The number given (100k), is just a "rule of thumb". Some will last much longer, some will have a much shorter lifetime. All depends on how they are used and where they are used (environment influences, like sand grains etc., can heavily influence the life expectations of a camera).

    Best rgds,

  • Eeps May 2, 2010 04:16 am

    Most amateur hobbyists don't really need to concern themselves with the actuations of a camera's shutter unless they buy their camera 2nd hand. A brand new shutter should have, at the minimum, about 50k worth of shots in them. That's a lot. Even for those who use it like a machine gun ( not that I recommend that you do). While the shutter is replaceable (should it break down during your ownership), there's a better than likely chance that it becomes obsolete before it breaks down. If you can't live with this fact, you're in the wrong hobby.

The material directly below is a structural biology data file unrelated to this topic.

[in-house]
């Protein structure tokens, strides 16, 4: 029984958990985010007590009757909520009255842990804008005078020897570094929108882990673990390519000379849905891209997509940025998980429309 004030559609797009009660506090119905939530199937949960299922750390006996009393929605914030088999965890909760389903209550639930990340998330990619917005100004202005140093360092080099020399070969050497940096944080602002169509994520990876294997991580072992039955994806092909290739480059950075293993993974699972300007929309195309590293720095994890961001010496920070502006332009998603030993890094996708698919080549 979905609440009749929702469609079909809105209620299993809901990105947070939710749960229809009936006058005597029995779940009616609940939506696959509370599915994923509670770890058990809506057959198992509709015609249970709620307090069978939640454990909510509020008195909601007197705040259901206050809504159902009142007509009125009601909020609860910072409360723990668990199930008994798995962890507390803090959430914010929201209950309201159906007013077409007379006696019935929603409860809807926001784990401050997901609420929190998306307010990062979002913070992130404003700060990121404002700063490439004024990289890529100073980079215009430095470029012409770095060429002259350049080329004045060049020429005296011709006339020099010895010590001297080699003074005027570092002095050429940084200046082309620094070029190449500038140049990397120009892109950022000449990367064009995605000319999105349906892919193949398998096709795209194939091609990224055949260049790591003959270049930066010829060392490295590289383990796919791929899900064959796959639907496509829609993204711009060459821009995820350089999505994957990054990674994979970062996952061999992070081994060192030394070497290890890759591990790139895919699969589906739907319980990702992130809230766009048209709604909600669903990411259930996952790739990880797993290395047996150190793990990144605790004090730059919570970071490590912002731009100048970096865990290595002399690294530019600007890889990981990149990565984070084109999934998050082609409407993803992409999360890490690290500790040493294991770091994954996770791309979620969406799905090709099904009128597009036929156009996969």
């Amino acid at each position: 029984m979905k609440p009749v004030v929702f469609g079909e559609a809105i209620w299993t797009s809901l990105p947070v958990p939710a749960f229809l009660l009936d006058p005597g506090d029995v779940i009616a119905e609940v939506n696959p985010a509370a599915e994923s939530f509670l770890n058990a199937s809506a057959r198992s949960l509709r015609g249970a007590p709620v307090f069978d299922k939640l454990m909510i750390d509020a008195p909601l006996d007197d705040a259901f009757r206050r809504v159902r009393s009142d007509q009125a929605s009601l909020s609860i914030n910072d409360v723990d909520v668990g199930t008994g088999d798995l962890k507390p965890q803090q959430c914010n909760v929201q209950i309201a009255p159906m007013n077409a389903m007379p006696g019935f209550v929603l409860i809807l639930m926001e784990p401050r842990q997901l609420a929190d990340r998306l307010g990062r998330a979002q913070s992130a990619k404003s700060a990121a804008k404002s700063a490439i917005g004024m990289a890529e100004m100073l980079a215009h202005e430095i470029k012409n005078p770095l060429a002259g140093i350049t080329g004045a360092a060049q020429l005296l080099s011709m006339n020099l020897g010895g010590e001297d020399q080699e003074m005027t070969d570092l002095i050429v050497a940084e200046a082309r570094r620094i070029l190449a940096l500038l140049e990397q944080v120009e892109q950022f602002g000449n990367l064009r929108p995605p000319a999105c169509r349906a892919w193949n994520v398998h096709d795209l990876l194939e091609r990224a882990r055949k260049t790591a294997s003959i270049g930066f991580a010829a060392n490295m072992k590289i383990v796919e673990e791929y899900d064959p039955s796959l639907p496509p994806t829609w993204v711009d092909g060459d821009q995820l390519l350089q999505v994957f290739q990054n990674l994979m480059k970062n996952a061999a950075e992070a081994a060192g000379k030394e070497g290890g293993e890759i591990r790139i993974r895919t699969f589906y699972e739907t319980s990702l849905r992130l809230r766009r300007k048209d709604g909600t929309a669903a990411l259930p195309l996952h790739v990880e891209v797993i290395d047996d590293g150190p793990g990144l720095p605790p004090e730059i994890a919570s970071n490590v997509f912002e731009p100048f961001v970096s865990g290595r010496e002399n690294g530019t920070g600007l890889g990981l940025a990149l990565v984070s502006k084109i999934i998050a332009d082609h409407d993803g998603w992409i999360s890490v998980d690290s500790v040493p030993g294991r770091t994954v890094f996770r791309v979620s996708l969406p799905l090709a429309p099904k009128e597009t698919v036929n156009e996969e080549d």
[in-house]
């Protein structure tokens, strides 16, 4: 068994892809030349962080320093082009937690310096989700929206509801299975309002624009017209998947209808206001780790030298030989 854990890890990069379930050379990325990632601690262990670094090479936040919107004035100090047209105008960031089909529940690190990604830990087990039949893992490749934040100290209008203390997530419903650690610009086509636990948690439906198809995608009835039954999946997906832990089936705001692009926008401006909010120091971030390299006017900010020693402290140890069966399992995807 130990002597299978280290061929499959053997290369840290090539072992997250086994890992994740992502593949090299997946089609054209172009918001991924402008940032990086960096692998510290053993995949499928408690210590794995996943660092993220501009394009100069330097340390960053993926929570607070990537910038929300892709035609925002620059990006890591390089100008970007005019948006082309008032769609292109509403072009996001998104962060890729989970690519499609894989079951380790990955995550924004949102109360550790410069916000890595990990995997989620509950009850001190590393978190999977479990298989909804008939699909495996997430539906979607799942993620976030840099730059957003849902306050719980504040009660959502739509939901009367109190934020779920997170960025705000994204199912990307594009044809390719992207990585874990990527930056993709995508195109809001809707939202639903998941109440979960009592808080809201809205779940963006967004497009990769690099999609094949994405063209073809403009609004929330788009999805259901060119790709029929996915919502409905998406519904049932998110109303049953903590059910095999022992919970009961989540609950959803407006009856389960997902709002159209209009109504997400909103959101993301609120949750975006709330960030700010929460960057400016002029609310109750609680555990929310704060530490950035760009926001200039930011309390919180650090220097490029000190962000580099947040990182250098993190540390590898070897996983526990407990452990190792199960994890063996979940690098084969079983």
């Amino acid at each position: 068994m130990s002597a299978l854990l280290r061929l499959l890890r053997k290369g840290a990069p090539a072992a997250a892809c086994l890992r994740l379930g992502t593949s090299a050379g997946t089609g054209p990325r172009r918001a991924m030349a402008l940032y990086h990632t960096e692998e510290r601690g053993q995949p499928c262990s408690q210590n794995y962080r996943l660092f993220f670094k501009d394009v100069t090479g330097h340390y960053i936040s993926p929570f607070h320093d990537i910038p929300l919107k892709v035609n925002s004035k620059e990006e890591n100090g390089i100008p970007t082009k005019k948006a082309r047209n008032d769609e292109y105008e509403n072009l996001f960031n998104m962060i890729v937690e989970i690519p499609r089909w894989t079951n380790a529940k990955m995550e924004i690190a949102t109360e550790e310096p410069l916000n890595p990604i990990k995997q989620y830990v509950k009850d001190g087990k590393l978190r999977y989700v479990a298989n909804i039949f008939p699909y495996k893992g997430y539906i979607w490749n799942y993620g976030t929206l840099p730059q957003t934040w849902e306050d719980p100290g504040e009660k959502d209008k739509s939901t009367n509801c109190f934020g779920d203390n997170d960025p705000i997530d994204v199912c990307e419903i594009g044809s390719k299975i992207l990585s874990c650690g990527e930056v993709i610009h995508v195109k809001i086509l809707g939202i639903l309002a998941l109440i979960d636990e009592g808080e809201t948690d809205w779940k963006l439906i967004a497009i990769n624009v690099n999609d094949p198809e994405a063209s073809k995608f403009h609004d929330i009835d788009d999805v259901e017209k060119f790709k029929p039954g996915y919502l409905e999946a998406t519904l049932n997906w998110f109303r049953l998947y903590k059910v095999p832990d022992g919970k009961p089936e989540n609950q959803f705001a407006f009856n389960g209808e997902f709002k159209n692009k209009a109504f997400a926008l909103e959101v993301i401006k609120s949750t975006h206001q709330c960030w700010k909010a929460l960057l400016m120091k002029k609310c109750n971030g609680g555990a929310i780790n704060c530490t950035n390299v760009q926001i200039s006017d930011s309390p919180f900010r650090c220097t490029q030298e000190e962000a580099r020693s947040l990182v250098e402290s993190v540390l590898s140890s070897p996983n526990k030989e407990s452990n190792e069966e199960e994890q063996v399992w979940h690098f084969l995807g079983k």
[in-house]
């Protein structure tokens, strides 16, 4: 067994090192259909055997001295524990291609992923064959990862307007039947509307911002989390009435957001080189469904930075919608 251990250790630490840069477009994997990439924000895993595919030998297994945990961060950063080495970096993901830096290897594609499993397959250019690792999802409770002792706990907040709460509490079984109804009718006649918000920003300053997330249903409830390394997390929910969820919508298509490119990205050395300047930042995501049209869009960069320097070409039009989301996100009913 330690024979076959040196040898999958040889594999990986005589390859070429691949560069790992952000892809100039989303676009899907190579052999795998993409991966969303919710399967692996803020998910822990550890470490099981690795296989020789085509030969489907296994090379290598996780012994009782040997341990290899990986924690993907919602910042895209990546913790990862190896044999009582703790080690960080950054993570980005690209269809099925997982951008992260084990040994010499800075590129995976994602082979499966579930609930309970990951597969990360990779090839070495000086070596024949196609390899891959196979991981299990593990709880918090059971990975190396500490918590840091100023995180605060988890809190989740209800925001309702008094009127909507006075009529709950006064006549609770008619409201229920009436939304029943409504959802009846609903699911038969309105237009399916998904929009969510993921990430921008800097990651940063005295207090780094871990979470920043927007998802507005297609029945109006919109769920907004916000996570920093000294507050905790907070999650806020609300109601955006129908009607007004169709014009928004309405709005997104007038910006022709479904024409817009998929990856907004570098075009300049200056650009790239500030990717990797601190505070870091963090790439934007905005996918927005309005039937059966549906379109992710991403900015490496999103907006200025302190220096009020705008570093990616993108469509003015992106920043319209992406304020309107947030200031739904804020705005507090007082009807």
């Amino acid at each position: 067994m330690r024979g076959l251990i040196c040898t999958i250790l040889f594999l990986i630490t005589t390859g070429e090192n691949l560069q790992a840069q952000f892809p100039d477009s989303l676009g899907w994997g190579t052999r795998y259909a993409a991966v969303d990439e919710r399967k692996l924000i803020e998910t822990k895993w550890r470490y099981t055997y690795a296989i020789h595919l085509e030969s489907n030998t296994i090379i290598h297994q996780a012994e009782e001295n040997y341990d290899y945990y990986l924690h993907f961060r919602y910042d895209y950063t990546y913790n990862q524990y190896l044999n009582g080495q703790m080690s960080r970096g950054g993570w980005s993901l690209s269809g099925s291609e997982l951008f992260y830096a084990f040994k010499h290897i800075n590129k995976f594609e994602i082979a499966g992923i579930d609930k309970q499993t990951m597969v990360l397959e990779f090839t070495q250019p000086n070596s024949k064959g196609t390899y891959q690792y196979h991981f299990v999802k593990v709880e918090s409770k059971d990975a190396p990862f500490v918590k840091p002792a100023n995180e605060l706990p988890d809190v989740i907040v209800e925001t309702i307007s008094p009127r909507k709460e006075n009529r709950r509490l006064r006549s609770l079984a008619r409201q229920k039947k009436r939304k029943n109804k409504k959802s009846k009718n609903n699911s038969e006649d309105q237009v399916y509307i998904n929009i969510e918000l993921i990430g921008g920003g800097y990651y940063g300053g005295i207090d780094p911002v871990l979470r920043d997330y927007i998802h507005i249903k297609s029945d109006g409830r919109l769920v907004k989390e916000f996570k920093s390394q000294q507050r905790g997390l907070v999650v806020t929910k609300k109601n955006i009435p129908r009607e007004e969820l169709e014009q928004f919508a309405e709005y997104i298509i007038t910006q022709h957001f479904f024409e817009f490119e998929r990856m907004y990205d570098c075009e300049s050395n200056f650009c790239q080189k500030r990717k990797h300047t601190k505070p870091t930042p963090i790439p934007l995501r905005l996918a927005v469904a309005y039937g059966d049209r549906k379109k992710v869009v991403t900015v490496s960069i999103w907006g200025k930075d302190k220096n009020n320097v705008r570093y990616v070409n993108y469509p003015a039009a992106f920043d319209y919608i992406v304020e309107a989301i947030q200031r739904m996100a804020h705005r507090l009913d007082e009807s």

Like it or not, photography is an expensive hobby. Always has been, always will be. The fact that it 's now more affordable than it was before doesn't change that fact. Once you're hooked, you'll find that starter equipment just doesn't cut it anymore. You'll want to improve your output through better equipment. First it's the accessories. A better flash, some filters, reflectors, tripods and monopods, brackets and more. Then, you'll be looking to upgrade your equipment, get better lenses, a new body. Maybe go full frame or even medium format. All in the quest to get the rush from getting those "keepers." But isn't it all worth it?